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This week Google has brought marketers one step closer to actually tapping into the holy grail of local, mobile advertising with the simple addition of a hot link. Starting Thursday, Google search ads can include click-to-call links.
The look and feel of the ads won't change much, but letting users click on search results gets them one step closer to spending money at those establishments, which is why local businesses are getting excited about mobile advertising.
This feature is only available to smartphones with high end HTML functionality. But for Google, that's where the money is. Mobile phone users looking for nearby search results are exactly the kind of audience that small businesses want to attract.
Digital searchers have the luxury of sifting through search results for specific answers. But mobile users on the go are less picky. They need the most relevant solution that is closest to them at a given moment. Making it easier to call the pizza place or hardware store five blocks away is a big step toward making local advertising more useful.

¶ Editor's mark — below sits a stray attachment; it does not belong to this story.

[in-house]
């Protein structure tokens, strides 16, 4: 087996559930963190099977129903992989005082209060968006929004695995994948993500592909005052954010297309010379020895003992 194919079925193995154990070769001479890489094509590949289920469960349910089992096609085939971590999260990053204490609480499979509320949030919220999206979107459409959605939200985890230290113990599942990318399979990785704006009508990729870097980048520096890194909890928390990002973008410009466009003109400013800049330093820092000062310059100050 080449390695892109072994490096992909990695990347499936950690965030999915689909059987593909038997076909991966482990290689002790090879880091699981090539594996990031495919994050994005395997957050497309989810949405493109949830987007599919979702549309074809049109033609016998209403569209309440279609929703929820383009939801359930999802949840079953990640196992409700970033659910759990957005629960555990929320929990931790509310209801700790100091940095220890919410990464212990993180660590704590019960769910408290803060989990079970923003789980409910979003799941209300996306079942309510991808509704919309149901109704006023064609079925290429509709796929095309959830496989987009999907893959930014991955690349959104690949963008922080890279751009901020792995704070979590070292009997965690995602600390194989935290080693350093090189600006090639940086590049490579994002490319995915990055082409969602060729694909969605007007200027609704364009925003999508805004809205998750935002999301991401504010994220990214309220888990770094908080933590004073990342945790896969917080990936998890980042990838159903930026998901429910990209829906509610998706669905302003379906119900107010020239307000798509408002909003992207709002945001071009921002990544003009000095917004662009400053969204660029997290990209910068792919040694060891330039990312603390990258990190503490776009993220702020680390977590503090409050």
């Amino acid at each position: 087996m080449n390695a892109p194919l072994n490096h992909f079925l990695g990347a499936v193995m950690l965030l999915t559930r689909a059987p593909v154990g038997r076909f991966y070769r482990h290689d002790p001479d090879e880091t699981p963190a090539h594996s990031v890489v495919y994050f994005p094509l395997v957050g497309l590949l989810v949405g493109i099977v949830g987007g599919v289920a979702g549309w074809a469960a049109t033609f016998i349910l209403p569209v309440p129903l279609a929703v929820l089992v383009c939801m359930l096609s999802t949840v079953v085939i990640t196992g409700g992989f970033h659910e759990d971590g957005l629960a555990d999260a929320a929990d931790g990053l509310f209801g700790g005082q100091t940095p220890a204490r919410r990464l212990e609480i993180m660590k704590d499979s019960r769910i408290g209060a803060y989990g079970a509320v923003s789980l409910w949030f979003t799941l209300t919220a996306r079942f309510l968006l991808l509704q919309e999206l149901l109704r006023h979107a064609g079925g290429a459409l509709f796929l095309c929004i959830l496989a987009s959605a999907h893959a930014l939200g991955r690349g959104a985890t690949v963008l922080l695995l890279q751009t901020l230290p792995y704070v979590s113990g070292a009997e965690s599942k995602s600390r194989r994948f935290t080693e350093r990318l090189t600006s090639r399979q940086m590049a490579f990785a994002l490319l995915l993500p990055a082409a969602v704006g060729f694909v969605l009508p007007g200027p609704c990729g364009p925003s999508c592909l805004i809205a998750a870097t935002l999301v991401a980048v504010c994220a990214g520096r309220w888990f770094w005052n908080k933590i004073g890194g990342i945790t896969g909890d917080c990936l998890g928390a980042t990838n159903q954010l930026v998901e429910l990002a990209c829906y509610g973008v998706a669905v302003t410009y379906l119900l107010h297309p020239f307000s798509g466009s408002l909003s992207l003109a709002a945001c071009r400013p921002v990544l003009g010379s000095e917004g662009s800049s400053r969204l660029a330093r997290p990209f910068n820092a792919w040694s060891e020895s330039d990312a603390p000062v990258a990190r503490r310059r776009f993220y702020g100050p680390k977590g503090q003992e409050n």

Organic listings already have click-to-call functionality, but now Google will start charging advertisers for the price of a phone call lead to their business.
According to SearchEngineLand:
"On most smartphones, phone numbers typically can be touched (or “clicked”) to initiate a telephone call. This “click to call” scenario already exists for Google organic local listings on smartphones. What Google is saying, simply, is that it will allow phone numbers to display in ads and will charge advertisers when calls are initiated accordingly.
This is a version, effectively, of “pay-per-phone call” but the cost per call is the same as a click — a bargain (generally speaking) for the advertisers to receive a “warm lead.”
This announcement comes in tandem with Google's other recent local pushes. Just last week, Google introduced optimized search suggestions based on location. Three weeks ago the search giant added “Near me now functionality to mobile searches. And the company is essentially working out a Yelp killer with its efforts to get local businesses signed up for its Favorite Places program.
For many brands and marketers, the more useful mobile ads become for users on the go, the more business they'll bring in. And if Google wants to corner the mobile ad market the way that it has mastered online search, little tweeks like this are a great way to do it.